The Israeli leader posted Monday on Musk's social media platform X, formerly known as Twitter, that he plans to talk with the Tesla CEO “about how we can harness the opportunities and mitigate the risks of AI for the good of civilization.”
Netanyahu's high-profile visit to the San Francisco Bay Area comes at a time when Musk is facing accusations of tolerating antisemitic messages on his social media platform, while Netanyahu is confronting political opposition at home and abroad. Protesters gathered early Monday outside the Fremont, California factory where Tesla makes its cars.
Hundreds of thousands of Israelis have taken part in nine months of demonstrations against Netanyahu’s plan to overhaul Israel’s judicial system. Those protests have spread overseas, with groups of Israeli expats staging demonstrations during visits by Netanyahu and other members of his Cabinet.
Meanwhile, the Anti-Defamation League, a prominent Jewish civil-rights organization, has accused Musk of allowing antisemitism and hate speech to spread on X, in part by amplifying the messages of neo-Nazis and white supremacists who want to ban the league by engaging with them on the platform.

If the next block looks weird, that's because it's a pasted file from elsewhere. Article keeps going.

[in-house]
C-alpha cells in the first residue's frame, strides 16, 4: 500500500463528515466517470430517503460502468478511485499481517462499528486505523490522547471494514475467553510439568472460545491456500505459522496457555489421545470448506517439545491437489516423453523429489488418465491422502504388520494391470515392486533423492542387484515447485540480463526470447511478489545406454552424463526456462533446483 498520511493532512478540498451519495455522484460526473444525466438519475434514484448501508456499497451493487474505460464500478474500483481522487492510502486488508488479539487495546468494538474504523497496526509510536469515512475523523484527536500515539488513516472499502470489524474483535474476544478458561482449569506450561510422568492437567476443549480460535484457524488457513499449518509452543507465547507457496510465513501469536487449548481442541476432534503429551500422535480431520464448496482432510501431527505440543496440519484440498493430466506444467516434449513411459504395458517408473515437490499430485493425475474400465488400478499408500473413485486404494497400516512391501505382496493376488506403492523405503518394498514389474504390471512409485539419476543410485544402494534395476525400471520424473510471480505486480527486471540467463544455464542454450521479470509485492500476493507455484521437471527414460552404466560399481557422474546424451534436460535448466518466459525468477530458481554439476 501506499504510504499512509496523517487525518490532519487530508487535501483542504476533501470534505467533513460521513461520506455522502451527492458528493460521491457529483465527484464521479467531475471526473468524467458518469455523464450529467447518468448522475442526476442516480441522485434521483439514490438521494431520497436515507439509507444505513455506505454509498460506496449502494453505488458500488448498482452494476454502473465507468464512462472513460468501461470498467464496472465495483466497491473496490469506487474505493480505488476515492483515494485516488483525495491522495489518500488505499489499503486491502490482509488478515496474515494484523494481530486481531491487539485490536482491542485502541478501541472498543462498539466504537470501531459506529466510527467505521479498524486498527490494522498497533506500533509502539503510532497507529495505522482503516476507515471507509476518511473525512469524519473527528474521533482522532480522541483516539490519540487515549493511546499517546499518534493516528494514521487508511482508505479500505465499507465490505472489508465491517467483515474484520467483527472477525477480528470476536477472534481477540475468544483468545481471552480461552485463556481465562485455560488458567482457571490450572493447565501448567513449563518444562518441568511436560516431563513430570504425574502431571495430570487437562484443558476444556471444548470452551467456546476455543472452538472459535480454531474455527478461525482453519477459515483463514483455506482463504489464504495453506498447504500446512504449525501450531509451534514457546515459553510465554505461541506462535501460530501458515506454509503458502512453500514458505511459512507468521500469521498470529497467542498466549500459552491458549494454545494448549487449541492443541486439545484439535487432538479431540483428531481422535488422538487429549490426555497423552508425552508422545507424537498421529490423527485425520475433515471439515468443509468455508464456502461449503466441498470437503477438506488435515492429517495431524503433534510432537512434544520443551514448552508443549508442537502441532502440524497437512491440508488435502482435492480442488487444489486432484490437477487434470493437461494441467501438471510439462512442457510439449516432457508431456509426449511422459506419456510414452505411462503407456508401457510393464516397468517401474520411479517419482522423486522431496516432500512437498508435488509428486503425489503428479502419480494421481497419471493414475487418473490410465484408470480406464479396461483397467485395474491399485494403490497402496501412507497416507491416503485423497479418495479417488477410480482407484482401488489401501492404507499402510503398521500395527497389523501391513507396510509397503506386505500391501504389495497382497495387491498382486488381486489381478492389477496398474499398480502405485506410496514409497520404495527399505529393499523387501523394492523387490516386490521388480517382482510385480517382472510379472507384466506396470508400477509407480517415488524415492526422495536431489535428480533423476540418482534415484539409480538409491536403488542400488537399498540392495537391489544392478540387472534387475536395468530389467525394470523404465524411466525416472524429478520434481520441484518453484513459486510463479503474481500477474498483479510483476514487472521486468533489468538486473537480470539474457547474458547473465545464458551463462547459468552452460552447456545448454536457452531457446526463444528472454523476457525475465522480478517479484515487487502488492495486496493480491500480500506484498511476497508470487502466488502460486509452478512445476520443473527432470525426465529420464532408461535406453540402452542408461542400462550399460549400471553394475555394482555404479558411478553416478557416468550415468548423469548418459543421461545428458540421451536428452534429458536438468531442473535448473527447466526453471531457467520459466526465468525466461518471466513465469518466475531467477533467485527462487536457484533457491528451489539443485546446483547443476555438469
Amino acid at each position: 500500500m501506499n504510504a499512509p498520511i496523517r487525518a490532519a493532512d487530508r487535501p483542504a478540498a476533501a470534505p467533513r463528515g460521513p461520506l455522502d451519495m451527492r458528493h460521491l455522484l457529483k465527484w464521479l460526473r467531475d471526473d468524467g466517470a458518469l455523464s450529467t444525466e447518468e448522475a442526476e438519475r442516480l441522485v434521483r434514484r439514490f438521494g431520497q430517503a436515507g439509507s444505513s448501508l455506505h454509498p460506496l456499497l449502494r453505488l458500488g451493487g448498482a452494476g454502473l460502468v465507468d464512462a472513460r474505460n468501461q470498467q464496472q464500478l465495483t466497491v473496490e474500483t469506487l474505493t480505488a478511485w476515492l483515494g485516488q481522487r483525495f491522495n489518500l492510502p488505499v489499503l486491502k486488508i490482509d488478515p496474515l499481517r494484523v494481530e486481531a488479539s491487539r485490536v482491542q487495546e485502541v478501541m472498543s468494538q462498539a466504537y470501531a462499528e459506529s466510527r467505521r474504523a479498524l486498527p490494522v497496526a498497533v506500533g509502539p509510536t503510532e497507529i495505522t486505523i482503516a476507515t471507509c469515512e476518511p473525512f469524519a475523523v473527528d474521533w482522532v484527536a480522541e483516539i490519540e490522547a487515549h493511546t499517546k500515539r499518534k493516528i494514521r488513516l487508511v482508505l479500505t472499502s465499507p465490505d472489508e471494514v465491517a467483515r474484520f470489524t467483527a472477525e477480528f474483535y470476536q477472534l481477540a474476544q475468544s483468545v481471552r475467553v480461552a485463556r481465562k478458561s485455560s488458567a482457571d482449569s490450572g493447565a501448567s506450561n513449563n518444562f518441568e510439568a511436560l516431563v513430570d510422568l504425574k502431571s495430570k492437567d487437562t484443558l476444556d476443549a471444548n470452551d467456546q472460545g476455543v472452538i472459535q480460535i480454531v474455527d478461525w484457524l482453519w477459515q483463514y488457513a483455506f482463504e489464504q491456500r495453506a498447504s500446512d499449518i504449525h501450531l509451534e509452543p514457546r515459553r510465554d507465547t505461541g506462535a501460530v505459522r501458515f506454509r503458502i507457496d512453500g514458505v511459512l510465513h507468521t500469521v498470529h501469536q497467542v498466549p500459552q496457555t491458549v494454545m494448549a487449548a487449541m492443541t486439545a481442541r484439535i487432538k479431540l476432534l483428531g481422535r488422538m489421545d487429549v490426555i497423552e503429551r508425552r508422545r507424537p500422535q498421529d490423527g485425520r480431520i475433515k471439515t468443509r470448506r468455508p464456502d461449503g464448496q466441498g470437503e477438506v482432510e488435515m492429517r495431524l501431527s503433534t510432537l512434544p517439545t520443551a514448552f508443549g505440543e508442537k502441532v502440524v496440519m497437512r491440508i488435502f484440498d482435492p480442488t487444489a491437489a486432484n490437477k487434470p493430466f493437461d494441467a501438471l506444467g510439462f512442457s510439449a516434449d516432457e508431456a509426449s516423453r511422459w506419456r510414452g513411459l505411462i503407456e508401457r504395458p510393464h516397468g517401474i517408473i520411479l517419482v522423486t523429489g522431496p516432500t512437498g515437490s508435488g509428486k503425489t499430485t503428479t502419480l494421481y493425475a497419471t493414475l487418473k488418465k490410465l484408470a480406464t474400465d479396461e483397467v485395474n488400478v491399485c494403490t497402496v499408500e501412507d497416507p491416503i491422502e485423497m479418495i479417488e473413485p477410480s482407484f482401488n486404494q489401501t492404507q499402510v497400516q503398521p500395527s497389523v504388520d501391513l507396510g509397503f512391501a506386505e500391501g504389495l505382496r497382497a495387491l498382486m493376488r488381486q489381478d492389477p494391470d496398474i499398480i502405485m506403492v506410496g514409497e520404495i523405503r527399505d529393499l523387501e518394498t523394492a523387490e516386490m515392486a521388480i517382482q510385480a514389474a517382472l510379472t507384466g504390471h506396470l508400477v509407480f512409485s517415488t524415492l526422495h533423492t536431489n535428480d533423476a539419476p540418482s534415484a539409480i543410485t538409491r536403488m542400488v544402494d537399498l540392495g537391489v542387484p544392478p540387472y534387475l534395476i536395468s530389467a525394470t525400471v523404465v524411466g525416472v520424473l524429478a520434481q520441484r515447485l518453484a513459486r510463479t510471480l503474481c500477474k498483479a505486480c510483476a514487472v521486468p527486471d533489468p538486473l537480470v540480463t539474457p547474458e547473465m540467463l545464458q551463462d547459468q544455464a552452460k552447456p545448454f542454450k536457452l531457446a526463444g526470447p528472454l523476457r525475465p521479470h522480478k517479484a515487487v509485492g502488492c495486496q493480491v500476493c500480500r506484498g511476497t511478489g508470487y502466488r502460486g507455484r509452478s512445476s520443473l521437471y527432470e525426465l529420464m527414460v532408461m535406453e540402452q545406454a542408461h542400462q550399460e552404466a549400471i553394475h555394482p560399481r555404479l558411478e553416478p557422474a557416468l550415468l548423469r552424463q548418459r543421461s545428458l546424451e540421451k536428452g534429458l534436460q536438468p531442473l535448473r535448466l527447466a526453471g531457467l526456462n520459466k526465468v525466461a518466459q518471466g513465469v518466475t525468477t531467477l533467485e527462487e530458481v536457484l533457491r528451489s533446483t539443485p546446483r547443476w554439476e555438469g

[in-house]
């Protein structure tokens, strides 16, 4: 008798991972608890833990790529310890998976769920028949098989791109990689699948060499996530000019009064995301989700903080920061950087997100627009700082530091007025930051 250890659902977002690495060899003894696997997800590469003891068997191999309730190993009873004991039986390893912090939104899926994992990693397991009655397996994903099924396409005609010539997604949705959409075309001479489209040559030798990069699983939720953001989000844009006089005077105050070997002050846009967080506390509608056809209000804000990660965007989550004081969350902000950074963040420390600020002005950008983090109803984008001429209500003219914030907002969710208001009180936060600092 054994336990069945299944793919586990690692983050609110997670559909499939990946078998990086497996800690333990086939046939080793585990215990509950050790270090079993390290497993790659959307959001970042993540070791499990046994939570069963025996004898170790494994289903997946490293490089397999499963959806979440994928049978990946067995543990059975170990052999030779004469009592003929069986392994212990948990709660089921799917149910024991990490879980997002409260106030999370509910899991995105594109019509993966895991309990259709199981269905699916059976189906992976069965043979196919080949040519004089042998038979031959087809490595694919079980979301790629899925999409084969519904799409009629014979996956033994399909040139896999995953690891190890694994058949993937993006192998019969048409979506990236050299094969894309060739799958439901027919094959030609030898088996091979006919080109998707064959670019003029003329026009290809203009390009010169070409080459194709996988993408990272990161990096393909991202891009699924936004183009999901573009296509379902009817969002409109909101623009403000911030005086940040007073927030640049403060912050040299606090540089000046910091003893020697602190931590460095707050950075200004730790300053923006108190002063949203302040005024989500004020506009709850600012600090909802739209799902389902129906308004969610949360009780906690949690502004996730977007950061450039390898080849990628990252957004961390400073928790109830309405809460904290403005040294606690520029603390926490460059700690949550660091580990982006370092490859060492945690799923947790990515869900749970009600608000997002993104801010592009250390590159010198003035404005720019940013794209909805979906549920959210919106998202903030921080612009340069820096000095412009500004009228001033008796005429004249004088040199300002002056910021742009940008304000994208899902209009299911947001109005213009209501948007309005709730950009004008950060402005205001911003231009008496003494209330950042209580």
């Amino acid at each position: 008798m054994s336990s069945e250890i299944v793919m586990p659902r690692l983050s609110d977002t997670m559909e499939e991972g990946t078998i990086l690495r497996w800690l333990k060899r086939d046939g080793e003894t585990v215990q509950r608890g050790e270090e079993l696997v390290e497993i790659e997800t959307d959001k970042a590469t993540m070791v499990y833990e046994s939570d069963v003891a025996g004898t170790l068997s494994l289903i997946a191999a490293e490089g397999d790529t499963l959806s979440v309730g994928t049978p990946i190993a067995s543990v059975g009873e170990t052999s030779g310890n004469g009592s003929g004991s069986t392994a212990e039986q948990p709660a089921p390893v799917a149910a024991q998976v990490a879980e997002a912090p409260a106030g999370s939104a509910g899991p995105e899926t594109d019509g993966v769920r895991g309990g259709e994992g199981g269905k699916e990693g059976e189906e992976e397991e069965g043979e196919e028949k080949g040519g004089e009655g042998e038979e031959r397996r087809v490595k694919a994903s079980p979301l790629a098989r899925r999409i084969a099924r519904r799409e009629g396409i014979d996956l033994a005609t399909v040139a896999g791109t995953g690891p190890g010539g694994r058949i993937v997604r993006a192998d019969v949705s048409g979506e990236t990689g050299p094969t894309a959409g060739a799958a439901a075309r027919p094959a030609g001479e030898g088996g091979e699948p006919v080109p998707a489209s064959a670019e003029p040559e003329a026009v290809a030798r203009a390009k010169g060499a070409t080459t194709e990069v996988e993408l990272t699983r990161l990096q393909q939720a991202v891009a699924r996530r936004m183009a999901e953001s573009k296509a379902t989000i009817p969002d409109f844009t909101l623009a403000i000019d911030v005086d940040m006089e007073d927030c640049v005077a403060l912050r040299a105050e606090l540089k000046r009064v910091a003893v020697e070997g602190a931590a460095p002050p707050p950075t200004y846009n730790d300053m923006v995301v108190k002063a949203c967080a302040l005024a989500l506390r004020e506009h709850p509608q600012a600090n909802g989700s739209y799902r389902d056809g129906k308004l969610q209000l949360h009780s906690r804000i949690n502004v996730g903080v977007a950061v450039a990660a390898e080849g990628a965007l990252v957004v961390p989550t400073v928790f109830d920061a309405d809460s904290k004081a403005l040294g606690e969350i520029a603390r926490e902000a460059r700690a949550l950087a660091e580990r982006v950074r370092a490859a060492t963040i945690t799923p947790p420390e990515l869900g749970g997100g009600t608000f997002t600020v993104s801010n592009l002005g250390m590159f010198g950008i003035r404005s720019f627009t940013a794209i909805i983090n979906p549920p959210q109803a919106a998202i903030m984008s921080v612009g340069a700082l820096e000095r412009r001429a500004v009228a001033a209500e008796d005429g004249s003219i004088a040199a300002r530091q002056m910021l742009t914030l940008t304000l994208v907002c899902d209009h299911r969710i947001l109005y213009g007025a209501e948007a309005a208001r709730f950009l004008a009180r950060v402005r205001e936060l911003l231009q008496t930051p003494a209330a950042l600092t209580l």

In a Sept. 4 post, Musk claimed that the league was “trying to kill this platform by falsely accusing it & me of being anti-Semitic.” In other posts, he said the league was responsible for a 60% drop in revenue at X.
The group met this month with X's chief executive, Linda Yaccarino. Both Musk and Yaccarino have recently posted messages saying they oppose antisemitism.
From California, Netanyahu heads to New York, where he is scheduled to address the United Nations General Assembly and meet with President Joe Biden and other world leaders, his office said. They include German Chancellor Olaf Scholz, Turkish President Recep Tayyip Erdogan and Ukrainian President Volodymyr Zelenskyy, as well as South Korean President Yoon Suk Yeol and U.N. Secretary-General António Guterres.
Netanyahu says the judicial overhaul plan is needed to curb the powers of unelected judges, whom he and his allies say are liberal and overly interventionist. Critics say his plan is a power grab that will destroy the country’s system of checks and balances and push it toward autocratic rule.
Leading figures in Israel’s influential high-tech community have played a prominent role in the protests. They say weakening the judiciary will hurt the country’s business climate and drive away foreign investment. Israel’s currency, the shekel, has plunged in value this year in a sign of weakening foreign investment.